December 12, 2006
Eglin Poised to Test Missiles, Bombs in Gulf
By Mladen Rudman, Northwest Florida Daily News, Fort Walton Beach
Dec. 12--EGLN AFB -- The federal government could soon find out if testing sophisticated weapons in the Gulf of Mexico can coexist with protecting marine mammals. The National Marine Fisheries Service is on the verge of clearing the way for the Air Armament Center to continue evaluating the Air Force's two newest munitions in the gulf. The armament center has requested authorization to fire Joint Air-to-Surface Standoff Missiles and drop Small Diameter Bombs, though it might result in small "incidental takes" of marine mammals. Weapons testing in the Eglin Air Force Base Gulf Test and Training Range can produce no more than one dead dolphin or whale annually each of the next five years, according to the NMFS. No more than two Atlantic bottlenose dolphins, Atlantic spotted dolphins, dwarf sperm whales or pygmy sperm whales can be victims of serious injury, such as ruptured eardrums yearly, while it's OK to annoy as many as 53 with noise produced by detonating warheads. One opponent has lined up against the armament center's request during a recent open-comment period. The Humane Society of the United States had a lengthy list of worries revolving mostly around the gulf dolphin population. Its marine issues field director, Sharon Young, said Eglin's weapons testing alone probably wouldn't cause trouble for dolphins. But, add a few live-warhead JASSM and SDB drops to scores of dolphin strandings and deaths in Florida during the past two years and pods might be further weakened, she said. "The stock has suffered a significant amount of mortality," Young continued. "My concern is that (Eglin's) monitoring and mitigation plans need to be improved." She would like to see more marine mammal observers aboard safety vessels, as well as greater use of airborne spotters. Young also is concerned that patrolling a warhead detonation zone for only two days after a test isn't long enough to ensure no animals were killed or injured. Eglin has calculated no dolphins would be killed during the tests, six might be injured and 480 irritated by noise annually. The two dwarf whale species tend to stay in deeper water where Eglin doesn't plan to splash bombs and missiles. Bob Miller, one of the base's endangered species biologists, said there's no evidence past Eglin weapons testing has caused deaths of marine mammals. He added efforts to protect marine creatures during weapons tests extend to other species such as sea turtles. Observers aboard safety vessels and aircraft, if they're available, watch for marine mammals and sea turtles and creatures they eat. For example, jellyfish might draw sea turtles and a school of fish, dolphins. "If that happens, we can actually delay the shot until the animals get out of the area," Miller said. Delaying a test, which costs about $2 million, adds to the price tag. Mike Spaits, a spokesman for Eglin's Natural Resources Branch, said balancing national security needs with protecting animals and plants is a delicate operation. "We exist to support the mission," he continued. "However, we also have an obligation to ensure that we have as minimal environmental impact as is possible." Daily News Staff Writer Mladen Rudman can be reached at 863-1111, Ext. 443.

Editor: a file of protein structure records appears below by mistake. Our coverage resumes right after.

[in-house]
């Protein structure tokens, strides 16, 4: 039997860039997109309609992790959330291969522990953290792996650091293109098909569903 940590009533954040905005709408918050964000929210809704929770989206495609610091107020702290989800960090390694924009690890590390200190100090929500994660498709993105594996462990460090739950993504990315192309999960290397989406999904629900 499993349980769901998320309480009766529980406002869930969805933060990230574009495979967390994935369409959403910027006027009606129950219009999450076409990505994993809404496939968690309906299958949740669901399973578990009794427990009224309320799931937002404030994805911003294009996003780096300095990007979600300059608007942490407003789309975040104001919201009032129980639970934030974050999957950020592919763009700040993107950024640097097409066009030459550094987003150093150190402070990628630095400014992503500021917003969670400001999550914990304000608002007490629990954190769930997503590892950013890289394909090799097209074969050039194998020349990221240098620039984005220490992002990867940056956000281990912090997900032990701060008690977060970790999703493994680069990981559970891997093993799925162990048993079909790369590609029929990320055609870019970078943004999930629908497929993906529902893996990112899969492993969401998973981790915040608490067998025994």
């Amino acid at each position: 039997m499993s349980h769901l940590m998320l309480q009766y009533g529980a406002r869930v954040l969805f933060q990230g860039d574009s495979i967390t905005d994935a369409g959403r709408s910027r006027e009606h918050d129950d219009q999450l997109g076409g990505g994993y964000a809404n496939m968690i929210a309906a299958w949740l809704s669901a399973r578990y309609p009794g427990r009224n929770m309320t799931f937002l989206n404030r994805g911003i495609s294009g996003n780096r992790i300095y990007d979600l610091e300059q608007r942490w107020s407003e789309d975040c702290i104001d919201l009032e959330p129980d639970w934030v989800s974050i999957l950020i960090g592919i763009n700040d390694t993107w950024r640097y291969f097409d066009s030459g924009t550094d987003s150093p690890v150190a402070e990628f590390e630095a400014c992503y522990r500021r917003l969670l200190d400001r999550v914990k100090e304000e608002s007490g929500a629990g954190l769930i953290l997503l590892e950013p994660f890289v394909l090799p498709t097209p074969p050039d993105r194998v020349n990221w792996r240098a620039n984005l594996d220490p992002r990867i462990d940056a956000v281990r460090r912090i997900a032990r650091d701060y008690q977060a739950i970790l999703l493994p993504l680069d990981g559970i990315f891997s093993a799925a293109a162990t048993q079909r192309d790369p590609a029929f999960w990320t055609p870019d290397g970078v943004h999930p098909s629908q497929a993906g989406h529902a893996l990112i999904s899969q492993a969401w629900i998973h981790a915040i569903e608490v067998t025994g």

Copyright (c) 2006, Northwest Florida Daily News, Fort Walton Beach
Distributed by McClatchy-Tribune Business News.
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